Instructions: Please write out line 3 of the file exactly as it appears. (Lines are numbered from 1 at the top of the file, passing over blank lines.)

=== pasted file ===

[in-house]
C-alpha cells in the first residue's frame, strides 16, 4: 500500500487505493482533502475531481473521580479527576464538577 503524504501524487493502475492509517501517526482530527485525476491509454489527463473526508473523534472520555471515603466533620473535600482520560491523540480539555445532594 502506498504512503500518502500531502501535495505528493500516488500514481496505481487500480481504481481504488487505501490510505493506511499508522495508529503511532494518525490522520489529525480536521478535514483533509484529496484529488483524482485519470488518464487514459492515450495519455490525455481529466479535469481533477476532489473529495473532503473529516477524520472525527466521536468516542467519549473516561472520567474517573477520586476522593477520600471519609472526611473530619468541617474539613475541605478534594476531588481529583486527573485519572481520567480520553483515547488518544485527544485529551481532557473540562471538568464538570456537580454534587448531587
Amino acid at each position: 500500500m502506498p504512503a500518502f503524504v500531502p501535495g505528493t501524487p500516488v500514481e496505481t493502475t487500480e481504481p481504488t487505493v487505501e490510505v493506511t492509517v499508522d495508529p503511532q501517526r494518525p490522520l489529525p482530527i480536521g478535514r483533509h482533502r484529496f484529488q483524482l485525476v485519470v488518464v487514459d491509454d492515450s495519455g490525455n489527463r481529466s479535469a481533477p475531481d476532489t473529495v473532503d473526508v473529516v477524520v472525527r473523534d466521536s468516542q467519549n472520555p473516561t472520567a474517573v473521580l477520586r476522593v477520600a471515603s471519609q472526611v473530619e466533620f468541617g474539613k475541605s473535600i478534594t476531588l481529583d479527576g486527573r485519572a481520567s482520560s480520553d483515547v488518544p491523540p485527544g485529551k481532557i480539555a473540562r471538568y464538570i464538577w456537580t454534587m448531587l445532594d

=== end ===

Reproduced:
Amino acid at each position: 500500500m502506498p504512503a500518502f503524504v500531502p501535495g505528493t501524487p500516488v500514481e496505481t493502475t487500480e481504481p481504488t487505493v487505501e490510505v493506511t492509517v499508522d495508529p503511532q501517526r494518525p490522520l489529525p482530527i480536521g478535514r483533509h482533502r484529496f484529488q483524482l485525476v485519470v488518464v487514459d491509454d492515450s495519455g490525455n489527463r481529466s479535469a481533477p475531481d476532489t473529495v473532503d473526508v473529516v477524520v472525527r473523534d466521536s468516542q467519549n472520555p473516561t472520567a474517573v473521580l477520586r476522593v477520600a471515603s471519609q472526611v473530619e466533620f468541617g474539613k475541605s473535600i478534594t476531588l481529583d479527576g486527573r485519572a481520567s482520560s480520553d483515547v488518544p491523540p485527544g485529551k481532557i480539555a473540562r471538568y464538570i464538577w456537580t454534587m448531587l445532594d